Tesla Motors Inc. (TSLA) has been sued in the largest automobile market of the world for trademark infringement, spelling more difficulties for foreign corporations conducting business in the second-largest economy in the world. This recent development could substantially dent Elon Musk’s aggressive plan to expand in China.
Tesla revealed in January that its conflict with Zhan Baosheng – who has always been considered a barrier for Tesla to enter the Chinese market – was resolved. The auto maker based out of Palo Alto, California had initiated delivery of its Model S to Chinese consumers in April. Other multinational companies – like Koninklijke Philips NV (ADR) (PHG), Apple Inc (AAPL), Burberry Group Plc (BURBY), and Unilever N.V. (ADR) (UN) – have all been taken to court at one point or another for similar reasons.
Mr. Zhan registered the Tesla trademark for auto-related purposes in China’s southern province of Guangdong back in 2006 in Chinese and English, three years after the company was formed in the US. He received permission for the trademark for a period of 10 years in 2009. In January, it was expected that Tesla had come to an agreement with him to sell its electric vehicles in China, before that fell through.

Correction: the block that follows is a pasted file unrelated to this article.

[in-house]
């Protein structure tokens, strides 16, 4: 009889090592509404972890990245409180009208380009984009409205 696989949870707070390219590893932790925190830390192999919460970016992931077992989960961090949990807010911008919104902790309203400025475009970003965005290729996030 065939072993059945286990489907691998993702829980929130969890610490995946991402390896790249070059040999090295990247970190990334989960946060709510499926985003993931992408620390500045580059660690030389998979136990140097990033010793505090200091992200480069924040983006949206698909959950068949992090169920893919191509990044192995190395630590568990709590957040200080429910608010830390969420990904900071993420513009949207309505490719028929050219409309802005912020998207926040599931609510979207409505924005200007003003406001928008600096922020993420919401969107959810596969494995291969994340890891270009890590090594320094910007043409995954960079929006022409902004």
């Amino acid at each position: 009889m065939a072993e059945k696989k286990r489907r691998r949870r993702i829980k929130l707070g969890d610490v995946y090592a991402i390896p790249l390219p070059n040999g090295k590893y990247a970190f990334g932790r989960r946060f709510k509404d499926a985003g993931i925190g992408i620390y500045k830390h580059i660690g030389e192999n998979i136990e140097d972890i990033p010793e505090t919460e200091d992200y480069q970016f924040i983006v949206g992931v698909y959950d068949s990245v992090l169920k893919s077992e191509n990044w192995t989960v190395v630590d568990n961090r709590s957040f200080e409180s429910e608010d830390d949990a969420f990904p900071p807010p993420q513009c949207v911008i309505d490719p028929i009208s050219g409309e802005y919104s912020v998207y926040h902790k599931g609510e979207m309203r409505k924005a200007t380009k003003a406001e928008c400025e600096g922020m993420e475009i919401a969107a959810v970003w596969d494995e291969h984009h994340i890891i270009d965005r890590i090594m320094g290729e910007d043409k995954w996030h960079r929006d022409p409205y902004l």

But Mr. Zhan, who registered the “Tesla” trademark before the company entered the Chinese market, is now draggling Tesla to court to demand that the automaker suspend all its operations in the country and pay him 23.9 million yuan ($3.85 million) in compensation. The Beijing Third Intermediate Court will commence proceedings from August 5.
In the past, Apple had paid $60 million to settle a two-year-old dispute over iPad’s trademark in China with Proview International Holdings Ltd, which had applied to Chinese custom authorities to stop local shipments of the iPad. Burberry, the London-based designer of luxury apparel, was appealing a ruling by Chinese regulators to prohibit the company’s logo on its hallmark checkered pattern for leather goods.
Tesla’s stock price tumbled nearly 2.9% yesterday after Barclays analyst Brian Johnson revealed that the manufacturer of electric vehicles could miss second-quarter estimates for unit deliveries. As of 8:50 AM EDT, Tesla’s stock price is down 1.33% in pre-market trading. On a year-to-date (YTD) basis, shares of Tesla are up 46%.